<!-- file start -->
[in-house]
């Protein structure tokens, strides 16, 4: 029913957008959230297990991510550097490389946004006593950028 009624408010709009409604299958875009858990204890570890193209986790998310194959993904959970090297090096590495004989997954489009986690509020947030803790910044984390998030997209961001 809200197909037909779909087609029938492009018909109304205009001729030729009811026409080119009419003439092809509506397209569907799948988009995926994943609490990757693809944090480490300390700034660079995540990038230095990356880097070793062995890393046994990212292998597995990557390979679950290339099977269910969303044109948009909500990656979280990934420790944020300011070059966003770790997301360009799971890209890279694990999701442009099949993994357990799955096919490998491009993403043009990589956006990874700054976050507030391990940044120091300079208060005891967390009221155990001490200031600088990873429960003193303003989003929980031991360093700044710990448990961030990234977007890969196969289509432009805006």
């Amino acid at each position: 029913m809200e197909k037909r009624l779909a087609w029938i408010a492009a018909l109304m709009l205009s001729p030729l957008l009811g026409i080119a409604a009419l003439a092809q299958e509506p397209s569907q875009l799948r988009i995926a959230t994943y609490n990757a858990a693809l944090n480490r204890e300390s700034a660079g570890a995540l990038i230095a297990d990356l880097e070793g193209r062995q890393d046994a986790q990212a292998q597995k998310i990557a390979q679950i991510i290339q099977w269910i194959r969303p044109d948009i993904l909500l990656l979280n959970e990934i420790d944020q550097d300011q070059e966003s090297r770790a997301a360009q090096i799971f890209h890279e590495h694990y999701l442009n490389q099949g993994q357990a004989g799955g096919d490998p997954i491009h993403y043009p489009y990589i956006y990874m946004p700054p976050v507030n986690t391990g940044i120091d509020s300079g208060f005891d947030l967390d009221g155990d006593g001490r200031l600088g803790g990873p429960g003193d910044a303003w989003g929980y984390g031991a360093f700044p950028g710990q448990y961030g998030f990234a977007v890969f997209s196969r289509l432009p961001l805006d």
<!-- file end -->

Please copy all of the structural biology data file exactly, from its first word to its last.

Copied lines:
[in-house]
């Protein structure tokens, strides 16, 4: 029913957008959230297990991510550097490389946004006593950028 009624408010709009409604299958875009858990204890570890193209986790998310194959993904959970090297090096590495004989997954489009986690509020947030803790910044984390998030997209961001 809200197909037909779909087609029938492009018909109304205009001729030729009811026409080119009419003439092809509506397209569907799948988009995926994943609490990757693809944090480490300390700034660079995540990038230095990356880097070793062995890393046994990212292998597995990557390979679950290339099977269910969303044109948009909500990656979280990934420790944020300011070059966003770790997301360009799971890209890279694990999701442009099949993994357990799955096919490998491009993403043009990589956006990874700054976050507030391990940044120091300079208060005891967390009221155990001490200031600088990873429960003193303003989003929980031991360093700044710990448990961030990234977007890969196969289509432009805006």
């Amino acid at each position: 029913m809200e197909k037909r009624l779909a087609w029938i408010a492009a018909l109304m709009l205009s001729p030729l957008l009811g026409i080119a409604a009419l003439a092809q299958e509506p397209s569907q875009l799948r988009i995926a959230t994943y609490n990757a858990a693809l944090n480490r204890e300390s700034a660079g570890a995540l990038i230095a297990d990356l880097e070793g193209r062995q890393d046994a986790q990212a292998q597995k998310i990557a390979q679950i991510i290339q099977w269910i194959r969303p044109d948009i993904l909500l990656l979280n959970e990934i420790d944020q550097d300011q070059e966003s090297r770790a997301a360009q090096i799971f890209h890279e590495h694990y999701l442009n490389q099949g993994q357990a004989g799955g096919d490998p997954i491009h993403y043009p489009y990589i956006y990874m946004p700054p976050v507030n986690t391990g940044i120091d509020s300079g208060f005891d947030l967390d009221g155990d006593g001490r200031l600088g803790g990873p429960g003193d910044a303003w989003g929980y984390g031991a360093f700044p950028g710990q448990y961030g998030f990234a977007v890969f997209s196969r289509l432009p961001l805006d």